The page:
with computers, and new approaches to representing, transmitting
and storing information can have countless applications. Such
information technology can help move the 'information age' beyond
the 'information overload age' to a future where useful information
is accessible to all." 

"Access to information through technologies such as the web is
convenient for some, but for people with disabilities it is
increasingly what makes educational and employment opportunity
possible," said Kate Seelman, Director of the US Department of
Education's National Institute on Disability and Rehabilitation
Research. 

Dr. Ing. Egidio Ballabio, Head of Division for Telematics
Applications : Directorate Generale 13, added "the Disabled and
Elderly Sector of the Telematics Applications Programme, formerly
TIDE (Technology Initiative for Disabled and Elderly People), will
provide financial and administrative support to the Web
Accessibility Initiative project (WAI). Telematics is part of the IV
Framework Programme of the European Community for Research,
Technological Development and Demonstration activities." 

"Having played an instrumental role in the creation and launch of
the Web Accessibility Initiative," said Mike Paciello, Executive
Director of the Yuri Rubinsky Insight Foundation, "the YRIF is
pleased to share in the announcement of the WAI IPO. We will
continue to push the envelope that leads to technology
advancements on behalf of people with disabilities and commend
the W3C for its continued leadership role." 

Renowned Leadership 

"The appointment of Judy Brewer as Director of the IPO/WAI is an
important step in advancing this critical initiative. With her proven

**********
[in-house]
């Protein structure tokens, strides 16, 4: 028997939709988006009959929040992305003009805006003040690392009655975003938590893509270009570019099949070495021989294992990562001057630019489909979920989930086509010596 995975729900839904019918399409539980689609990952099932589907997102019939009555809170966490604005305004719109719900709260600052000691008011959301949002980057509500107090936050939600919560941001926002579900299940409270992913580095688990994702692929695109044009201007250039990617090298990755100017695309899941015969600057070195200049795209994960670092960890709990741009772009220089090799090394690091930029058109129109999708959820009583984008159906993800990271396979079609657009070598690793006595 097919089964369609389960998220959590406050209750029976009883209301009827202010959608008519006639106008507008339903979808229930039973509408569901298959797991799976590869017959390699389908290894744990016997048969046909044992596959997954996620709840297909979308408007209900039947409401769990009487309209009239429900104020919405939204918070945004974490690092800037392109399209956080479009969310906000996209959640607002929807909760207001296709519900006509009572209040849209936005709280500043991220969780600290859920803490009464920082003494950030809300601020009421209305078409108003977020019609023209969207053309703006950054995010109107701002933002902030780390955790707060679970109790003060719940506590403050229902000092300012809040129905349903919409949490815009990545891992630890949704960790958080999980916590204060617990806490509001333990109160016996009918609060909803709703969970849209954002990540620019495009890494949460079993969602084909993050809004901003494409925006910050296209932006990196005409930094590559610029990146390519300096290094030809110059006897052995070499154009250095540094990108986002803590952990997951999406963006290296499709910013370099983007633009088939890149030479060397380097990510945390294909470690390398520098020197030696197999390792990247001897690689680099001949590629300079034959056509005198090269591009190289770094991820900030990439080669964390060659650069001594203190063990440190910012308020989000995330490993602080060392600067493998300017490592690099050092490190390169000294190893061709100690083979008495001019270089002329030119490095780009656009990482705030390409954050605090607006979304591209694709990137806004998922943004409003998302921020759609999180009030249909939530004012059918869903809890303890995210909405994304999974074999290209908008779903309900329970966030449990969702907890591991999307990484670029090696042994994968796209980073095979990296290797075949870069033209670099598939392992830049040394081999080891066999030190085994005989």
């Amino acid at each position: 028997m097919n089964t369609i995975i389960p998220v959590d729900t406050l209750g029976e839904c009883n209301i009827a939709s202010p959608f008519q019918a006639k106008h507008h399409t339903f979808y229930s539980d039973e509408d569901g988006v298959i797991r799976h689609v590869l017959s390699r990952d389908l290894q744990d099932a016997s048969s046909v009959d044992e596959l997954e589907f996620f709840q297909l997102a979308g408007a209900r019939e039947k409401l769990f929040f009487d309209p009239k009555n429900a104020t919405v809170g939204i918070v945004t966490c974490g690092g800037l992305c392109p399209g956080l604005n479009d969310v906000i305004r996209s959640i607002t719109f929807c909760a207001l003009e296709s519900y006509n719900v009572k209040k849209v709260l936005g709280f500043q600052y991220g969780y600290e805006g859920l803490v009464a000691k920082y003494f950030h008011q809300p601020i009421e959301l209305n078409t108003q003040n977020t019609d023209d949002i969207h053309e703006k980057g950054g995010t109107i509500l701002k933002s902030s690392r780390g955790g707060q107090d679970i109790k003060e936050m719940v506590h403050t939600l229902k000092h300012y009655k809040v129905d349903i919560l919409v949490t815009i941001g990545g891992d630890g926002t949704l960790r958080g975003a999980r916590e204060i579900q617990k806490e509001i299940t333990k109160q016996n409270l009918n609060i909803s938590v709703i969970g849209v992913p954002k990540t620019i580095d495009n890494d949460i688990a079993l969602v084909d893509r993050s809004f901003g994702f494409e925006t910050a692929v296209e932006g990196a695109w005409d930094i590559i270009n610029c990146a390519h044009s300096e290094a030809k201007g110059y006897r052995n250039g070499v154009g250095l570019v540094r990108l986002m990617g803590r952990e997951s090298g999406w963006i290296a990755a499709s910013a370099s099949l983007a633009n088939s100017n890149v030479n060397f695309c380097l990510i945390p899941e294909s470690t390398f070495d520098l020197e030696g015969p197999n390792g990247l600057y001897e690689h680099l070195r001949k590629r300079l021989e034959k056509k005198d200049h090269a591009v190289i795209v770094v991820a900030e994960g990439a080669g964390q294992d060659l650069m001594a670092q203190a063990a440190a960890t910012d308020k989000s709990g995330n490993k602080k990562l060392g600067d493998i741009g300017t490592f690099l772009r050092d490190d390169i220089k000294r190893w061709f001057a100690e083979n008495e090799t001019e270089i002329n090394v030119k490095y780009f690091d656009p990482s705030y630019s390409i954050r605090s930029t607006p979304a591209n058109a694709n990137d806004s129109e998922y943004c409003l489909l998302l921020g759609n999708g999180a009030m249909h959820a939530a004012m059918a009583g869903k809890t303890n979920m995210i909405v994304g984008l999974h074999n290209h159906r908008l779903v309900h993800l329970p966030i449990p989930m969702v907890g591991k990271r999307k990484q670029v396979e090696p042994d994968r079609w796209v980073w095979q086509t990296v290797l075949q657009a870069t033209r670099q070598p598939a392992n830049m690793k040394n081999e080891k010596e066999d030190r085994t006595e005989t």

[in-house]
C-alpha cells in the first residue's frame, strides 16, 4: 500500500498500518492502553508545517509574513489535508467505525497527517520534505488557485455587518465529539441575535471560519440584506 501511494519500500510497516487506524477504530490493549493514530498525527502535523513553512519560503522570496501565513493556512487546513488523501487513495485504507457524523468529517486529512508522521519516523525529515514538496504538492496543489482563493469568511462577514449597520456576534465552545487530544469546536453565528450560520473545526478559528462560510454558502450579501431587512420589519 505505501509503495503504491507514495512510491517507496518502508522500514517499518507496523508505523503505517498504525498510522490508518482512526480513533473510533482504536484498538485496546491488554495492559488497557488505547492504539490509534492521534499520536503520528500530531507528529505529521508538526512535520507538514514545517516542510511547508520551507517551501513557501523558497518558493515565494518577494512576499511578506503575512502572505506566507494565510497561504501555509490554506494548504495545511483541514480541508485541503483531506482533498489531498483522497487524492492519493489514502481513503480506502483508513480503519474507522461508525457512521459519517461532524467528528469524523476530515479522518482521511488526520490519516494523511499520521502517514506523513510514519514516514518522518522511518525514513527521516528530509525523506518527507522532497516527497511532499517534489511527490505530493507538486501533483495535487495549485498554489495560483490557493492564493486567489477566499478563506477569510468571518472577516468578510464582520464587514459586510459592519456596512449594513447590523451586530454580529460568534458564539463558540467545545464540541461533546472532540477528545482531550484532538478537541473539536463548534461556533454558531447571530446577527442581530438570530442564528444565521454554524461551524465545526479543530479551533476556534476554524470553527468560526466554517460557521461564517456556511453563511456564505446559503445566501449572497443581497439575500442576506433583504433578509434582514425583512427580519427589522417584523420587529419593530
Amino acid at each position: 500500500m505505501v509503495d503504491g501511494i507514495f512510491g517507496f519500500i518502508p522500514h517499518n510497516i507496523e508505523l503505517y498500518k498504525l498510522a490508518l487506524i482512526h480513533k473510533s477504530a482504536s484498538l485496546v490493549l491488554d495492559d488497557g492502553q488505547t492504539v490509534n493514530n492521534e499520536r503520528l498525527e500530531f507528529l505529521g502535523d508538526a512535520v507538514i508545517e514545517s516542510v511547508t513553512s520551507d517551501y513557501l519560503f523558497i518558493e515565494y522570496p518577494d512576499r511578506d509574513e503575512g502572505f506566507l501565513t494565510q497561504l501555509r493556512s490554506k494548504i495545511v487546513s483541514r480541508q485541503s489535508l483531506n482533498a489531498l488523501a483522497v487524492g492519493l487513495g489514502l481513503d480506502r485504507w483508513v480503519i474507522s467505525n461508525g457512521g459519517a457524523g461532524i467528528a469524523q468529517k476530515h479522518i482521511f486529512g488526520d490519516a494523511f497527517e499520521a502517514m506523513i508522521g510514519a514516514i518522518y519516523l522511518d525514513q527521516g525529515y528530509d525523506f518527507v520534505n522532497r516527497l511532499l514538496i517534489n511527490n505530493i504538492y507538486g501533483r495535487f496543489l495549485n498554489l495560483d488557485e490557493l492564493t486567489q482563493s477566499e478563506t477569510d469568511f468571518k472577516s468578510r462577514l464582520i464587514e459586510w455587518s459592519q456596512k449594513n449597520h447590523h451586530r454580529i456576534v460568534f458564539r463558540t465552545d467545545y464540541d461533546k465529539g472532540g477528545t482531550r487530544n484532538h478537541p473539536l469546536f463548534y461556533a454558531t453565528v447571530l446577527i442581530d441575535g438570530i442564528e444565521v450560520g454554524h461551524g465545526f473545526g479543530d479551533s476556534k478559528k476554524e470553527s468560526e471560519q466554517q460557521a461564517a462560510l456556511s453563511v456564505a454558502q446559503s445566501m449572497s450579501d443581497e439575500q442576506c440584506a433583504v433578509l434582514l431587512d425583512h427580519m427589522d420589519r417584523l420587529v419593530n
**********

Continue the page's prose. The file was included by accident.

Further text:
leadership, the efforts of the IPO/WAI will benefit not only the
special needs community, but all users of Web technology," said
John Patrick, Vice President, Internet Technology, IBM. 

"Judy's past experience as Project Director of MATP
[Massachusetts Assistive Technology Partnership], her
tremendous contribution to our TAAC [Telecommunications Access
Advisory Committee] development of Telecom96
[Telecommunications Act of 1996] accessibility guidelines and her
broad-based understanding of the E-Com [Electronic Commerce]
business benefits accessible web page design brings to the table
for big business qualifies Judy, more than anyone else, to lead the
WAI [Web Accessibility Initiative] into the new Millennium," said
Steve Jacobs, Senior Technology Consultant, NCR Corporation. 

Empowering Global Access 

"Software designed for accessibility makes good business sense.",
said Jonathan Roberts, Director of Windows Marketing for
Microsoft. "Access to the Internet has provided enormous benefits
to individuals with disabilities, and I expect that the IPO/WAI will
become a voice for setting standards and promoting the continued
accessibility of the Web." 

The International Program Office will coordinate the following five